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Politics & Policy

Who’s spending money: Museum patrons back return of cars to JFK

Helena Nordstrom, director of communications for Fine Arts Museums of San Francisco, gives a walking tour of the DeYoung Museum and grounds on March 24, 2022. | Camille Cohen

Proposition I, the “Access for All Ordinance” that proposes the full-time reopening of both John F. Kennedy Drive in Golden Gate Park and the Great Highway to car traffic, started out with a massive lead in fundraising over competing measure Prop. J, which would affirm the current closure of JFK Drive to cars. But that lead has been significantly reduced by a large donation from the CEO of Yelp. 

Prop. I garnered over $693,000 in campaign finance donations by Oct. 18, according to SF Ethics Commission campaign finance data. Earlier in the month, supporters of Prop. J had raised less than half of their competitor. Jeremy Stoppelman, the CEO of Yelp, doubled the war chest for the pro-promenade measure with a $300,000 donation last week. Prop. J boosters have now received nearly $635,000 in funds. Additional large donations came from Twitch founder Emmett Shear and Airbnb alumna Laura Skelton Yakovenko.

The “Access for All” Committee supporting Prop I and opposing J has spent over $591,000, while the “Save John F Kennedy Promenade, Yes on J, No on I” campaign committee has used nearly $150,000. Meanwhile, two groups advocating on behalf of Prop. J, the San Francisco Bicycle Coalition and Walk San Francisco, have come under criticism for soliciting campaign donations and claiming they were tax deductible.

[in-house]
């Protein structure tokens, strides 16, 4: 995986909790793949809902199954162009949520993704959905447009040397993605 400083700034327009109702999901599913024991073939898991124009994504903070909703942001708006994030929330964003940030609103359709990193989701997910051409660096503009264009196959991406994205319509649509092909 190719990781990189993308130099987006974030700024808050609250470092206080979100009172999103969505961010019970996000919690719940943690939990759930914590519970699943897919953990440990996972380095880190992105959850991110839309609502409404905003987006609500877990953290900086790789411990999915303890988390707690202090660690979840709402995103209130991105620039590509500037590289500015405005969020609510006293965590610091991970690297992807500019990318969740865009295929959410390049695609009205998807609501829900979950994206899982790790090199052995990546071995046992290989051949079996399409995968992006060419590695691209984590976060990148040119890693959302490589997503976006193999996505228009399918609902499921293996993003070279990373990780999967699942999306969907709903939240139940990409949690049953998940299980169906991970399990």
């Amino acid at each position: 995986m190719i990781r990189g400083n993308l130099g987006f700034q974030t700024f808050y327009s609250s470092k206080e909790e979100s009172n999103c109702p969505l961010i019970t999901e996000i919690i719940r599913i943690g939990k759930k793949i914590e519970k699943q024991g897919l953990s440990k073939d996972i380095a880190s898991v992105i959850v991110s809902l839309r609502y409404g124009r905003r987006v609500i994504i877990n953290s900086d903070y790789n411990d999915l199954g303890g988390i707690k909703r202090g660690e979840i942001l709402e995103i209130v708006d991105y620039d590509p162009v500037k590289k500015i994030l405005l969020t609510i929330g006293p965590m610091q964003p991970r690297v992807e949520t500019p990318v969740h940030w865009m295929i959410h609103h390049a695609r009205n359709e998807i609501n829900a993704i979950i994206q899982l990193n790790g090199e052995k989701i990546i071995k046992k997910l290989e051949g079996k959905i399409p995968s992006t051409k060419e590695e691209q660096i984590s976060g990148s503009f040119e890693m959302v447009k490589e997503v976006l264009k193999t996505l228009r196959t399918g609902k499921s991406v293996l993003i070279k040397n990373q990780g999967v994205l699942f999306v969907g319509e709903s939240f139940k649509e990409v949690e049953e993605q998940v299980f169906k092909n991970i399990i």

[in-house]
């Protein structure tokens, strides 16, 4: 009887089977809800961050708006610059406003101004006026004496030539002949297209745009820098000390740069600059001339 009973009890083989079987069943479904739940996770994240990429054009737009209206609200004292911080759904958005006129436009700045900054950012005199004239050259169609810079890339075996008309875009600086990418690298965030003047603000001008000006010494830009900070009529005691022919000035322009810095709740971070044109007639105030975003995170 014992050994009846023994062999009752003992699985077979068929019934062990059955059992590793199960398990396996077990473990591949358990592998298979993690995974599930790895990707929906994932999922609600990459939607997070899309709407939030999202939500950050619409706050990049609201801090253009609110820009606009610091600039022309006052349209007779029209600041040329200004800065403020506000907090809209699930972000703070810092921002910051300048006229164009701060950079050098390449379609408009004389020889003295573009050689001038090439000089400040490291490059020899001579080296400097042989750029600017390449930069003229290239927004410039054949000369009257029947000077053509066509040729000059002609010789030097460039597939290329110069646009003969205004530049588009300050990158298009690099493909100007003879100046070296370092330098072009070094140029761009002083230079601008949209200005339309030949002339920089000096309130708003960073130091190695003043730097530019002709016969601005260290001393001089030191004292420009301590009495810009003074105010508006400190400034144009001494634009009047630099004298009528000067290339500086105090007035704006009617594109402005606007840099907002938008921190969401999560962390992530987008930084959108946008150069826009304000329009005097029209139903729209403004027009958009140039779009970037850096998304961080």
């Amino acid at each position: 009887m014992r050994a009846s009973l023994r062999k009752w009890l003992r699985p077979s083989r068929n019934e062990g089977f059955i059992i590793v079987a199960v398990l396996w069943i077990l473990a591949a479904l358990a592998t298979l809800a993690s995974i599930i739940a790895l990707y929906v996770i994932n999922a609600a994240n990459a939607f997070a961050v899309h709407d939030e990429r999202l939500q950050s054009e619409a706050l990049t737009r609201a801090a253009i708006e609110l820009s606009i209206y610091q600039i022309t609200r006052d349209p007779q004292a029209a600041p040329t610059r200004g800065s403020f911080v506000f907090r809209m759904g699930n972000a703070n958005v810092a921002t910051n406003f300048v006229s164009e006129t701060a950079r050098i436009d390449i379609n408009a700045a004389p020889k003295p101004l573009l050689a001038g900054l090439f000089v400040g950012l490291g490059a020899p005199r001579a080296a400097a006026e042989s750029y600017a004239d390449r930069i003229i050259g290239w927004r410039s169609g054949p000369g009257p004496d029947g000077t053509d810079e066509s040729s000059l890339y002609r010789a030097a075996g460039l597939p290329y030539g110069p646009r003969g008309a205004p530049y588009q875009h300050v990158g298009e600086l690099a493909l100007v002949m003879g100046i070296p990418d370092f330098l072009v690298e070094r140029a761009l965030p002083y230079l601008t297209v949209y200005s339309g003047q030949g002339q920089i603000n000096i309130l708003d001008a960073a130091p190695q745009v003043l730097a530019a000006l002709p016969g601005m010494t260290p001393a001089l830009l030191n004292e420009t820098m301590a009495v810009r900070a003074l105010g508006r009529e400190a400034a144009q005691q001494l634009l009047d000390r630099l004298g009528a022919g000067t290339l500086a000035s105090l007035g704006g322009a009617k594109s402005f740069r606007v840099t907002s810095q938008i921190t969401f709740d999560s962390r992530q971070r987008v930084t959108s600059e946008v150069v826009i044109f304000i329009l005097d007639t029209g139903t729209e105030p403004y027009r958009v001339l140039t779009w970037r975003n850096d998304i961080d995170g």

Prop. I is supported by a hodgepodge of political groups ranging from the Coalition for San Francisco Neighborhoods to the Rose Pak Democratic Club. Prop. J has garnered wider support from a similarly varied mix of groups, ranging from the Harvey Milk LGBTQ Democratic Club to the San Francisco Planning and Urban Research Organization. 

Prop. J supporters also criticize Prop. I for including the Great Highway in the measure, whose future was in question even before the pandemic, due to beach erosion and sea level rise. A report by the controller states that a new seawall, costing $80 million, would be required to keep the road open to cars in the long term. 

The Fine Arts Museums of San Francisco, which includes the De Young Museum located in Golden Gate Park, are a prime mover of Prop. I. They see the continued closure of JFK Drive, located near the museum, as a major impediment to rebuilding visitor attendance lost during the pandemic. The closure is wildly popular with bicyclists, pedestrians and park goers generally. 

Much of Prop I’s financial support comes from two very interested parties: over $394,000 from the Fine Arts Museums of San Francisco, and $200,000 from Diane “Dede” Wilsey, socialite and chair of the museum’s board. Other major donors to Prop. I include Jason Moment, managing partner at Route One Investment Company ($50,000), and socialite Gretchen Kimball ($10,000).